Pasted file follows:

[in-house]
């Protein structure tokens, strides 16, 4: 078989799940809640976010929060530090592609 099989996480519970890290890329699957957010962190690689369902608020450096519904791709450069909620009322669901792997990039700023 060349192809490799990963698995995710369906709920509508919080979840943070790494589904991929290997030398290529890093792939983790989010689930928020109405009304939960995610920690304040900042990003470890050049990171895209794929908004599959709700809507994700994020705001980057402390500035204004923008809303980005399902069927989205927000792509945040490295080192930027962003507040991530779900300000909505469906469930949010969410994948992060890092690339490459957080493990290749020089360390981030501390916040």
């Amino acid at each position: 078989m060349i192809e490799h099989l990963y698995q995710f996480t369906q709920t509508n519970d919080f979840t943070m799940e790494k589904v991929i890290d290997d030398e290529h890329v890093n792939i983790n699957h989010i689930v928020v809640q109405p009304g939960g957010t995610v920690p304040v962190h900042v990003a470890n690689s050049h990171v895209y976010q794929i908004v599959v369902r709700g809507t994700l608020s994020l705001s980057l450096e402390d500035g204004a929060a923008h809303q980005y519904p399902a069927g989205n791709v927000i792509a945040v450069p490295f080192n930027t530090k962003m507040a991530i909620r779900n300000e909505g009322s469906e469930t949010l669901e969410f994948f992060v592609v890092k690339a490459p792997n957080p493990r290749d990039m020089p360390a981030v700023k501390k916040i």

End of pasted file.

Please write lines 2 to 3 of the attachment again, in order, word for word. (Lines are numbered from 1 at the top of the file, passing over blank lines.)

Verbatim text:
């Protein structure tokens, strides 16, 4: 078989799940809640976010929060530090592609 099989996480519970890290890329699957957010962190690689369902608020450096519904791709450069909620009322669901792997990039700023 060349192809490799990963698995995710369906709920509508919080979840943070790494589904991929290997030398290529890093792939983790989010689930928020109405009304939960995610920690304040900042990003470890050049990171895209794929908004599959709700809507994700994020705001980057402390500035204004923008809303980005399902069927989205927000792509945040490295080192930027962003507040991530779900300000909505469906469930949010969410994948992060890092690339490459957080493990290749020089360390981030501390916040």
């Amino acid at each position: 078989m060349i192809e490799h099989l990963y698995q995710f996480t369906q709920t509508n519970d919080f979840t943070m799940e790494k589904v991929i890290d290997d030398e290529h890329v890093n792939i983790n699957h989010i689930v928020v809640q109405p009304g939960g957010t995610v920690p304040v962190h900042v990003a470890n690689s050049h990171v895209y976010q794929i908004v599959v369902r709700g809507t994700l608020s994020l705001s980057l450096e402390d500035g204004a929060a923008h809303q980005y519904p399902a069927g989205n791709v927000i792509a945040v450069p490295f080192n930027t530090k962003m507040a991530i909620r779900n300000e909505g009322s469906e469930t949010l669901e969410f994948f992060v592609v890092k690339a490459p792997n957080p493990r290749d990039m020089p360390a981030v700023k501390k916040i």